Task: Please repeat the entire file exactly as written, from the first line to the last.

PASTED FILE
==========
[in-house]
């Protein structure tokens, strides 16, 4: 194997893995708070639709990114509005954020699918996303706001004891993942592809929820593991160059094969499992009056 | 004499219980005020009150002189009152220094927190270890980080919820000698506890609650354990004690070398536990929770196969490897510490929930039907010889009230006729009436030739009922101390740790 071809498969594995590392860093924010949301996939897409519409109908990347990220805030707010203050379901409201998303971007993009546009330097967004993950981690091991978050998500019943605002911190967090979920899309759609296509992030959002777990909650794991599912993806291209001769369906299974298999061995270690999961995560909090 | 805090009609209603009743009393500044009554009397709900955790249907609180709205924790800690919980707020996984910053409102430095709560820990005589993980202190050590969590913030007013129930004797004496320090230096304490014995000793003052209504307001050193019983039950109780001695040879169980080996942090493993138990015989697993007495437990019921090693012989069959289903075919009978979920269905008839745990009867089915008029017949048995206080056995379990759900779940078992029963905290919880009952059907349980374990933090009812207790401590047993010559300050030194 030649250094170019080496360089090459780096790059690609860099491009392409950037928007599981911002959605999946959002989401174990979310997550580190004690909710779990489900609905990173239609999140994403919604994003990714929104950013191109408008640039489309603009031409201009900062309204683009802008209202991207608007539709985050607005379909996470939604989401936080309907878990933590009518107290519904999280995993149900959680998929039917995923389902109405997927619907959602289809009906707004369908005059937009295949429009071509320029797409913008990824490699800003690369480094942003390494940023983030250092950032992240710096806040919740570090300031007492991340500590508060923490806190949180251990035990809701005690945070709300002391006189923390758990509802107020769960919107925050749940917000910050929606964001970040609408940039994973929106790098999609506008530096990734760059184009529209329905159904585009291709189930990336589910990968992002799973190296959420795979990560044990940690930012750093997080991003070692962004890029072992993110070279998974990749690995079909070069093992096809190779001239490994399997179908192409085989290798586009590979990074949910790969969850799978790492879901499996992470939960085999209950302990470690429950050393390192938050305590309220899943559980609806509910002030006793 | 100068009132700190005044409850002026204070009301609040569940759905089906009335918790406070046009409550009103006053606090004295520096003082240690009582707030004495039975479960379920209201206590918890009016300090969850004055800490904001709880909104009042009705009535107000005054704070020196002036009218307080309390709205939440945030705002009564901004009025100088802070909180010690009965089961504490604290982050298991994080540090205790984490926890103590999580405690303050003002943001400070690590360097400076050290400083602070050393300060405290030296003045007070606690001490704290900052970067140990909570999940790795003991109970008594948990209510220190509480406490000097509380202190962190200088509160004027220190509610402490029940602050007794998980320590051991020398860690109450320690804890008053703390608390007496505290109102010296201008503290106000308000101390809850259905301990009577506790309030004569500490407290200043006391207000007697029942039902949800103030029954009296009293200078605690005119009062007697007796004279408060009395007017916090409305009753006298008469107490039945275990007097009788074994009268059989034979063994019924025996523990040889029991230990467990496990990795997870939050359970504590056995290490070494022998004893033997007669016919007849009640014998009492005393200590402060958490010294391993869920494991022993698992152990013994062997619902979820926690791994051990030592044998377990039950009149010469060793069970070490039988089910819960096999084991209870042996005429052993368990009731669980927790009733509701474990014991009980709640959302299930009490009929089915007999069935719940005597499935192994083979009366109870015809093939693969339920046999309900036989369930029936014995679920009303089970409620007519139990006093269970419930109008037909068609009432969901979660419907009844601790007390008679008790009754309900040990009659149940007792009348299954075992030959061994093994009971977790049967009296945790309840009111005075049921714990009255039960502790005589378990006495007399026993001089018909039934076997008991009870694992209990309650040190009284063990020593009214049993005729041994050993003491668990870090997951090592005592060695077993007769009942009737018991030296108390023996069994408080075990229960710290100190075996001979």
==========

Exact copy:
[in-house]
């Protein structure tokens, strides 16, 4: 194997893995708070639709990114509005954020699918996303706001004891993942592809929820593991160059094969499992009056 | 004499219980005020009150002189009152220094927190270890980080919820000698506890609650354990004690070398536990929770196969490897510490929930039907010889009230006729009436030739009922101390740790 071809498969594995590392860093924010949301996939897409519409109908990347990220805030707010203050379901409201998303971007993009546009330097967004993950981690091991978050998500019943605002911190967090979920899309759609296509992030959002777990909650794991599912993806291209001769369906299974298999061995270690999961995560909090 | 805090009609209603009743009393500044009554009397709900955790249907609180709205924790800690919980707020996984910053409102430095709560820990005589993980202190050590969590913030007013129930004797004496320090230096304490014995000793003052209504307001050193019983039950109780001695040879169980080996942090493993138990015989697993007495437990019921090693012989069959289903075919009978979920269905008839745990009867089915008029017949048995206080056995379990759900779940078992029963905290919880009952059907349980374990933090009812207790401590047993010559300050030194 030649250094170019080496360089090459780096790059690609860099491009392409950037928007599981911002959605999946959002989401174990979310997550580190004690909710779990489900609905990173239609999140994403919604994003990714929104950013191109408008640039489309603009031409201009900062309204683009802008209202991207608007539709985050607005379909996470939604989401936080309907878990933590009518107290519904999280995993149900959680998929039917995923389902109405997927619907959602289809009906707004369908005059937009295949429009071509320029797409913008990824490699800003690369480094942003390494940023983030250092950032992240710096806040919740570090300031007492991340500590508060923490806190949180251990035990809701005690945070709300002391006189923390758990509802107020769960919107925050749940917000910050929606964001970040609408940039994973929106790098999609506008530096990734760059184009529209329905159904585009291709189930990336589910990968992002799973190296959420795979990560044990940690930012750093997080991003070692962004890029072992993110070279998974990749690995079909070069093992096809190779001239490994399997179908192409085989290798586009590979990074949910790969969850799978790492879901499996992470939960085999209950302990470690429950050393390192938050305590309220899943559980609806509910002030006793 | 100068009132700190005044409850002026204070009301609040569940759905089906009335918790406070046009409550009103006053606090004295520096003082240690009582707030004495039975479960379920209201206590918890009016300090969850004055800490904001709880909104009042009705009535107000005054704070020196002036009218307080309390709205939440945030705002009564901004009025100088802070909180010690009965089961504490604290982050298991994080540090205790984490926890103590999580405690303050003002943001400070690590360097400076050290400083602070050393300060405290030296003045007070606690001490704290900052970067140990909570999940790795003991109970008594948990209510220190509480406490000097509380202190962190200088509160004027220190509610402490029940602050007794998980320590051991020398860690109450320690804890008053703390608390007496505290109102010296201008503290106000308000101390809850259905301990009577506790309030004569500490407290200043006391207000007697029942039902949800103030029954009296009293200078605690005119009062007697007796004279408060009395007017916090409305009753006298008469107490039945275990007097009788074994009268059989034979063994019924025996523990040889029991230990467990496990990795997870939050359970504590056995290490070494022998004893033997007669016919007849009640014998009492005393200590402060958490010294391993869920494991022993698992152990013994062997619902979820926690791994051990030592044998377990039950009149010469060793069970070490039988089910819960096999084991209870042996005429052993368990009731669980927790009733509701474990014991009980709640959302299930009490009929089915007999069935719940005597499935192994083979009366109870015809093939693969339920046999309900036989369930029936014995679920009303089970409620007519139990006093269970419930109008037909068609009432969901979660419907009844601790007390008679008790009754309900040990009659149940007792009348299954075992030959061994093994009971977790049967009296945790309840009111005075049921714990009255039960502790005589378990006495007399026993001089018909039934076997008991009870694992209990309650040190009284063990020593009214049993005729041994050993003491668990870090997951090592005592060695077993007769009942009737018991030296108390023996069994408080075990229960710290100190075996001979």